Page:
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J.D. Vance

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J.D. Vance, the Republican Senate nominee in Ohio backed by former President Donald Trump, accidentally let his truth slip out during a moderated talk at Pacifica Christian High School in Santa Monica, California, last September. In a video reported by Vice News, the Hillbilly Elegy author seemed to make a case for staying married no matter what—even in cases of domestic violence. At one point in his 2021 conversation, the moderator compared the relationship of Vance’s grandparents detailed in his book to modern relationships, and asked Vance what's causing one generation "to give up on fatherhood when the other one was so doggedly determined to stick it out, even in tough times."

And Vance gave this response:

“This is one of the great tricks that I think the sexual revolution pulled on the American populace, which is the idea that like, ‘well, OK, these marriages were fundamentally, you know, they were maybe even violent, but certainly they were unhappy. And so getting rid of them and making it easier for people to shift spouses like they change their underwear, that’s going to make people happier in the long term.’”

He added:

“And maybe it worked out for the moms and dads, though I’m skeptical. But it really didn’t work out for the kids of those marriages. And that’s what I think all of us should be honest about, is we’ve run this experiment in real-time. And what we have is a lot of very, very real family dysfunction that’s making our kids unhappy.”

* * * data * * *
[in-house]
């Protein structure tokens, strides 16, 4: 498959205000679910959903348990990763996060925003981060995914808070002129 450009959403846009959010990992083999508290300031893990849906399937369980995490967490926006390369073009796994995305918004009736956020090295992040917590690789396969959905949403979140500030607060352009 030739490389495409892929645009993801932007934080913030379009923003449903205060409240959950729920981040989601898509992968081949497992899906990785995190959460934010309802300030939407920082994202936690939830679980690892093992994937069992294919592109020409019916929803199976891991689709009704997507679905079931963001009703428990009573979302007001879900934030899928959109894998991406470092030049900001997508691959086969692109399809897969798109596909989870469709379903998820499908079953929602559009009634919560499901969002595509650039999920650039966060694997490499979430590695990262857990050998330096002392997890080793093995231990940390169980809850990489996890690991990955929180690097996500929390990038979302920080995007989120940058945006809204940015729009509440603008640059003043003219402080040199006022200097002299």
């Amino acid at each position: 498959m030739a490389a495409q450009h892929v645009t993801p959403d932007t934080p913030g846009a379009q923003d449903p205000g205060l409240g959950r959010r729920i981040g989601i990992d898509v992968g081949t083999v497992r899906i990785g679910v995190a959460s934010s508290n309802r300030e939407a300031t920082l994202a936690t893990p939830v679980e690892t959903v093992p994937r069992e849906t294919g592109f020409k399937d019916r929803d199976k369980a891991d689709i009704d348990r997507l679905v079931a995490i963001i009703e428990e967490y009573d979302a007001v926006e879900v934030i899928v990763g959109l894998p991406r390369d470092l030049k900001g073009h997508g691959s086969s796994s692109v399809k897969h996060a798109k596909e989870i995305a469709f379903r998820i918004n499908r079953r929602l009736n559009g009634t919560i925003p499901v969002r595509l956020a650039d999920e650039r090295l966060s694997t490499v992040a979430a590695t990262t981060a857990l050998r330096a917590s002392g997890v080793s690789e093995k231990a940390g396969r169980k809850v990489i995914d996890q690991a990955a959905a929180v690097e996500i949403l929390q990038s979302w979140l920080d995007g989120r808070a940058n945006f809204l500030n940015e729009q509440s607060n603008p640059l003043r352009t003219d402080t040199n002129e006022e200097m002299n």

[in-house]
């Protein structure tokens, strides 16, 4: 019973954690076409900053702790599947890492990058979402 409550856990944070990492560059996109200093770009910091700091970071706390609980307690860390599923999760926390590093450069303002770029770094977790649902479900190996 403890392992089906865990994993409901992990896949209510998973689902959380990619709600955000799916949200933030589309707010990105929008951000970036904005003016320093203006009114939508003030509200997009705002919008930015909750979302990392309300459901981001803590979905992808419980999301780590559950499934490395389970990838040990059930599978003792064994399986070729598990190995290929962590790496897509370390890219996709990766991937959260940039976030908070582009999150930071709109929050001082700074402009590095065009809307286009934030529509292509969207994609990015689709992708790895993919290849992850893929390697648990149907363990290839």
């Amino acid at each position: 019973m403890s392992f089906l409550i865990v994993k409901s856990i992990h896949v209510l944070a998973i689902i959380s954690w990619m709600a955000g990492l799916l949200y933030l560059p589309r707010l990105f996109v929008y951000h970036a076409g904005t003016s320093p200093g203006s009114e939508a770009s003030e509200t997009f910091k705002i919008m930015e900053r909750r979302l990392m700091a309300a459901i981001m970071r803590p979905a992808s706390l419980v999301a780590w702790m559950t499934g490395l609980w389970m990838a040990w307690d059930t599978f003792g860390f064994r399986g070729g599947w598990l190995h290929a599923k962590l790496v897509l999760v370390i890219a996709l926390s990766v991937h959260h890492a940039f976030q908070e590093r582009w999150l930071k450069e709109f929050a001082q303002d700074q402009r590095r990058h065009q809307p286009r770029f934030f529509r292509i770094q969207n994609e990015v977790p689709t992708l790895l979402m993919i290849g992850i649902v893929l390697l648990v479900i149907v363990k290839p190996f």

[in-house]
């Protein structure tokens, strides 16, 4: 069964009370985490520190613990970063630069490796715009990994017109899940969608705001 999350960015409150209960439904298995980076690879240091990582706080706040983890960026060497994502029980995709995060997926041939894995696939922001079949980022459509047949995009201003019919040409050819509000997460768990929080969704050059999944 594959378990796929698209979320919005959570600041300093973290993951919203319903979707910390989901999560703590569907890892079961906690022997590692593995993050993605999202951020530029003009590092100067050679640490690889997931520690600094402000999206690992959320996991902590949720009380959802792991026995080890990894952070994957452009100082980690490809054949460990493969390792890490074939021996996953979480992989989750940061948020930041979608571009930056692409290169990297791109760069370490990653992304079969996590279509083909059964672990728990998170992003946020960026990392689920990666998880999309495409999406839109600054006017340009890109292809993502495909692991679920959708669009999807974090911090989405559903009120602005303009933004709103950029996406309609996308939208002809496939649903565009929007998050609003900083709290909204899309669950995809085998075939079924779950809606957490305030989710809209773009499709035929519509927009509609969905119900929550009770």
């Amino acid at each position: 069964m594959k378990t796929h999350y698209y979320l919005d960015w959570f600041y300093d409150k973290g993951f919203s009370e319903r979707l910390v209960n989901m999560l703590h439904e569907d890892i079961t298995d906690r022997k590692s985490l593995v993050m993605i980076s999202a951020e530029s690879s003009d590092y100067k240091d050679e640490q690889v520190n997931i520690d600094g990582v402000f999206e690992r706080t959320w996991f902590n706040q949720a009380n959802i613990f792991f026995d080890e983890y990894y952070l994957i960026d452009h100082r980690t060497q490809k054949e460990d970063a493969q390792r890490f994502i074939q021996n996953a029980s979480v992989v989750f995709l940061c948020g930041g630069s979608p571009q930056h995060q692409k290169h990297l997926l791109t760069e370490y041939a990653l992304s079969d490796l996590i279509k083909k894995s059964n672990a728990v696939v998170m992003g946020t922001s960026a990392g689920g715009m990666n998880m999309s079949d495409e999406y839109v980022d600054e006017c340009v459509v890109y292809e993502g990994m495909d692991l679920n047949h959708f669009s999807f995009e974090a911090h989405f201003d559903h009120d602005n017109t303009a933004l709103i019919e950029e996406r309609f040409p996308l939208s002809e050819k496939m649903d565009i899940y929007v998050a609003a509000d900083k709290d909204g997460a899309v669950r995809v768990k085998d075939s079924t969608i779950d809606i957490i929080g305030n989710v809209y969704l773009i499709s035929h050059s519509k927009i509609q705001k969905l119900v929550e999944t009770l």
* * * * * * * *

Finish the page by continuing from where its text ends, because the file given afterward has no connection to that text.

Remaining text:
Sticking out domestic violence for the kids’ best interest, however, wasn’t a philosophy Vance was prepared to back outright during his campaign.

When Vice News asked why Vance suggested “it would be better for children if their parents stayed in violent marriages than if they divorced,” he told the media outlet it had posed a “bogus question.”

Vance responded by twisting statistics. Current domestic violence laws are extremely robust compared to the time in which Vance's grandparents were determined to stay together despite their “maybe even violent” marriage. In the 1970s, for example, “domestic violence remained largely unrecognized and virtually ignored in the legal, medical, and social spheres.”

Decades later, domestic violence is treated as a legitimate legal and public health concern, even when it occurs among unmarried couples. That change in standard practice has led to increases in reports of domestic violence in both married and unmarried couples. Avenues for assistance and relief—both in terms of safety and legal recourse—have become more widely available. But you can’t explain that to a man determined to maintain a patriarchy that supports his unexamined beliefs. Vance opted to lay blame at progressives’ feet:

”As anyone who studies these issues knows: domestic violence has skyrocketed in recent years, and is much higher among non-married couples. That’s the ‘trick’ I reference: that domestic violence would somehow go down if progressives got what they want, when in fact modern society’s war on families has made our domestic violence situation much worse. Any fair person would recognize I was criticizing the progressive frame on this issue, not embracing it.

But I can see that you are not a fair person, so rather than answer your loaded and baseless question, let me offer the following: I’m an actual victim of domestic violence. In my life, I have seen siblings, wives, daughters, and myself abused by men. It’s disgusting for you to argue that I was defending those men.”

And even in all of that rhetoric, Vance failed to say deny what he was asked to deny: that he believes staying married to violent partners somehow benefits the children who live with couples who should probably get divorced.

Reprinted with permission from Daily Kos.

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